One was The Ghost Writer. It was really enjoyable, and it reminded me in a couple of ways of The Ninth Gate, which I still intend to review at some point [later: I did]. Nobody mentions the connections, though, because The Ninth Gate was made during the time when nobody was paying any serious attention to what Roman Polanski was doing (i.e., before The Pianist).
In both The Ghost Writer and The Ninth Gate a not-so-innocent man is hired for a project (in both cases involving a book) that turns out to be a lot more complex and dangerous than it appears at first. The mystery requires him to travel and interview various creepy people who are pretty obviously concealing secrets. The ending is even similar in some ways (spoiler follows).
The main similarity, though, is that each is about something big (in one case: politics, war, duplicity, and torture; in the other case: god and the devil) but in both movies the Big Subject is pretty much a MacGuffin. Adam Lang in The Ghost Writer is obviously Tony Blair, but it is not primarily a political thriller. It takes the political situation as a starting point and uses it, as Hitchcock did so many times, as the foundation for an entertainment. This is another similarity to The Ninth Gate, which was a movie about Satan and Satanists made by someone who is not religious.
The Ghost Writer is not on the level of the best Hitchcock, but it's really good, including some great performances (especially Pierce Brosnan and Olivia Williams as the ex-Prime Minister and his wife, plus Eli Wallach as a wise old Cape Codder and Tom Wilkinson as a mysterious professor). The movie consistently uses suspense and humor, rather than "gotcha" surprises. Even the house where the ex-Prime Minister is holed up with his staff is spooky in a modern way, exactly the type of house that non-Cape people with too much money build on the Cape.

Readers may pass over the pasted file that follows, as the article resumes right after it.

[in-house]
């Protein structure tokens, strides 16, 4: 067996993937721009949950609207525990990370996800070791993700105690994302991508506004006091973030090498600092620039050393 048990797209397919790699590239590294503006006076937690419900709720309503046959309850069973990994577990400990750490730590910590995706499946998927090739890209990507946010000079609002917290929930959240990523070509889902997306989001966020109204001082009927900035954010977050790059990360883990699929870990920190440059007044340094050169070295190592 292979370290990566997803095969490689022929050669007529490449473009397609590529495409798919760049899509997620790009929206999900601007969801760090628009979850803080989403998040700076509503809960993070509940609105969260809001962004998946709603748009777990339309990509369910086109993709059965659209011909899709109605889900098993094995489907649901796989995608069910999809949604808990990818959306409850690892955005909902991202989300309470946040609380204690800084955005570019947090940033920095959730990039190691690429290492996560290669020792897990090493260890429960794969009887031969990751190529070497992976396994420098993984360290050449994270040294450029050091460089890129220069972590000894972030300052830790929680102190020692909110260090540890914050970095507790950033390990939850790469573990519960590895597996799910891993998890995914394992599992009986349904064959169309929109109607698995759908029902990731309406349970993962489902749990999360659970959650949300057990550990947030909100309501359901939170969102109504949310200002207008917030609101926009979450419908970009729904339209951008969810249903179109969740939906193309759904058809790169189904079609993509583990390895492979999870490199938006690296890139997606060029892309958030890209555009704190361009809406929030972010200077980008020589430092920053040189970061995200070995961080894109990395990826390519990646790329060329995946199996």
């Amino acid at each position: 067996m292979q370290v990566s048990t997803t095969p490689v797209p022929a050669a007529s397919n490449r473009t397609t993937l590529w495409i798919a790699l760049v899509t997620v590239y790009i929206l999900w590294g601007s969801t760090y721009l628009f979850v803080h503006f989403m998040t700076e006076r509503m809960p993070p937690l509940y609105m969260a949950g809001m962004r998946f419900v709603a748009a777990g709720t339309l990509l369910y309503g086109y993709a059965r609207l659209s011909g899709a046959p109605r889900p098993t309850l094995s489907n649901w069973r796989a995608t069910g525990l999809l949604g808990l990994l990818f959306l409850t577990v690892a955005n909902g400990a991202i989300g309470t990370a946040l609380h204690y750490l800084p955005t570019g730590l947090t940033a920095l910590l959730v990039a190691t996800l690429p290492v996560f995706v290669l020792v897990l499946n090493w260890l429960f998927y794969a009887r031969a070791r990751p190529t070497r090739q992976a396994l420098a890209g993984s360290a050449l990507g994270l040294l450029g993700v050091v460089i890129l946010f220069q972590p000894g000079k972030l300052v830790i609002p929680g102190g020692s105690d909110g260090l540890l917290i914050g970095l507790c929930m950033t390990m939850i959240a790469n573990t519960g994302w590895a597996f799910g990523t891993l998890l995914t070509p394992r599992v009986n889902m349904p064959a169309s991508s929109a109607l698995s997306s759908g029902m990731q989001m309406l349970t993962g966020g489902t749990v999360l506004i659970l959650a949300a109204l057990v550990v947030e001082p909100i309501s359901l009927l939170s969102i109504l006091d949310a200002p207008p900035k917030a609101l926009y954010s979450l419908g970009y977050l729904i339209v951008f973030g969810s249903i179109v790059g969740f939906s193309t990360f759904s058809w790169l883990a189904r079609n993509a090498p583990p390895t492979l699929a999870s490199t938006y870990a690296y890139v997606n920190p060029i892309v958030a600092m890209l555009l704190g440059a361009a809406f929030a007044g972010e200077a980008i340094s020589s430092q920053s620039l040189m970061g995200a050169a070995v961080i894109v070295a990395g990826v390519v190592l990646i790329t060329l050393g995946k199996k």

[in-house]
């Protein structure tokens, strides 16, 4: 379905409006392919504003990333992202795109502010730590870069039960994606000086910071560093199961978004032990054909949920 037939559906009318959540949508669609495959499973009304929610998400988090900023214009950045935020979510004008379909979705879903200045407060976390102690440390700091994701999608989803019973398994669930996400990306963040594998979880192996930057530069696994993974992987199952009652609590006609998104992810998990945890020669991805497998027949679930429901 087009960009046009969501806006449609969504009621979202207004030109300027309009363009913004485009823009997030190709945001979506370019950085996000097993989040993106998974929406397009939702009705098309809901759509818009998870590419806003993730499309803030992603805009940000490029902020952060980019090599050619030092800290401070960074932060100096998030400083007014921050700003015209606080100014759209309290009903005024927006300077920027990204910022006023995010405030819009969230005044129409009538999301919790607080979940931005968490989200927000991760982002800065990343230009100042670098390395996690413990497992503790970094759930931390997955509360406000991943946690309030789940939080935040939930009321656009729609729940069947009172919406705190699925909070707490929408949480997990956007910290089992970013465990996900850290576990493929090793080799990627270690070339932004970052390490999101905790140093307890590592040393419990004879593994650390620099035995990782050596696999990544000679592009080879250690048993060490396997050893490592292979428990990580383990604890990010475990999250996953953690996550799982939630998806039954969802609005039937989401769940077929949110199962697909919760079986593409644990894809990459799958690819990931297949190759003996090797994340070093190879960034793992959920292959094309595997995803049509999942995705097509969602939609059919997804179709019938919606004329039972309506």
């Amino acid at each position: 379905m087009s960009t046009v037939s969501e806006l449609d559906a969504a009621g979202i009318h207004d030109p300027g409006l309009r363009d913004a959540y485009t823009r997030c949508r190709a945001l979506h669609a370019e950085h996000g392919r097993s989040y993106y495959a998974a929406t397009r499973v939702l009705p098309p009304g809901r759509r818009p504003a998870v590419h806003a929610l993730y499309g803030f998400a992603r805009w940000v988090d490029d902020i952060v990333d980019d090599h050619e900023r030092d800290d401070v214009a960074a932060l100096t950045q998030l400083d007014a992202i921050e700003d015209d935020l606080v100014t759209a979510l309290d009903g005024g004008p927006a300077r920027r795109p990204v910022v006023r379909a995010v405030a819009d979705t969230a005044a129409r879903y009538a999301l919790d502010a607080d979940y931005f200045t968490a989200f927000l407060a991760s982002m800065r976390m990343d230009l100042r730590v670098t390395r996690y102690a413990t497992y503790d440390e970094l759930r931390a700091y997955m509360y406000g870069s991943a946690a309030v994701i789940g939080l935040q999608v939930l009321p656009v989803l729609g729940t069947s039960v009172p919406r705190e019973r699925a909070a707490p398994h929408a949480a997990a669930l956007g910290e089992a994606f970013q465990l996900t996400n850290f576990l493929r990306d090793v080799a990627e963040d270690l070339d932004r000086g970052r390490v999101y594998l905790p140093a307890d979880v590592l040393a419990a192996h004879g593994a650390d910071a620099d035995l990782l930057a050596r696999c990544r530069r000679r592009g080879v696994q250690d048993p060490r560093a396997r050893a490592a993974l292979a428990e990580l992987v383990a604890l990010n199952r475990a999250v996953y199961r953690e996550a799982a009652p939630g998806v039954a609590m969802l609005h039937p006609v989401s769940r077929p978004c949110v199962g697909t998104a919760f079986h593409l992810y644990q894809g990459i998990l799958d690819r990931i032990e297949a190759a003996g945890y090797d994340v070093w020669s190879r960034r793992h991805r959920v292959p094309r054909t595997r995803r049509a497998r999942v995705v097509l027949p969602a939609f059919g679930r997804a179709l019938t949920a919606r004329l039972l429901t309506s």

The other Massachusetts movie I watched, at least briefly, was The Bostonians (Merchant/Ivory/Jhabvala, starring Christopher Reeve and Vanessa Redgrave). As I said before, I'm re-reading the book, and I remembered watching the movie and not liking it, but I didn't remember why. So, I rented it and watched about fifteen minutes of it, enough to remind me.
The main problem, of course, is that adapting Henry James for the screen is a sucker's game. There is no substitute for that authorial voice, and showing the plain events of the story without it is pointless. And for this novel, most importantly, you lose the entire effect of the ending (one of my favorite endings ever).
But the other problem, which I realized almost immediately, was that Vanessa Redgrave was far too old to play Olive Chancellor. In the novel, Olive and Verena are fairly close in age. Verena is a few years younger, but Olive is definitely in her twenties. In the movie, she is clearly old enough to be Verena's mother. Which, to put it mildly, changes the dynamics of their relationship.
For a lot of characters, age really matters. As I've said before, as much as I like Robert Downey Jr., I don't want him to play Doc Sportello in Inherent Vice. Imagine Vicki Cristina Barcelona with Vicki and Cristina being in their forties and you see the point.
I'm watching Let Me In right now, and it would be a pretty good movie if it wasn't a very close remake of a much better movie (even a lot of the dialog comes right from the "good" subtitles of the original). Plus, it has annoying music, the kind that tells you how you should be responding to everything that happens on screen, in case you're not paying close enough attention.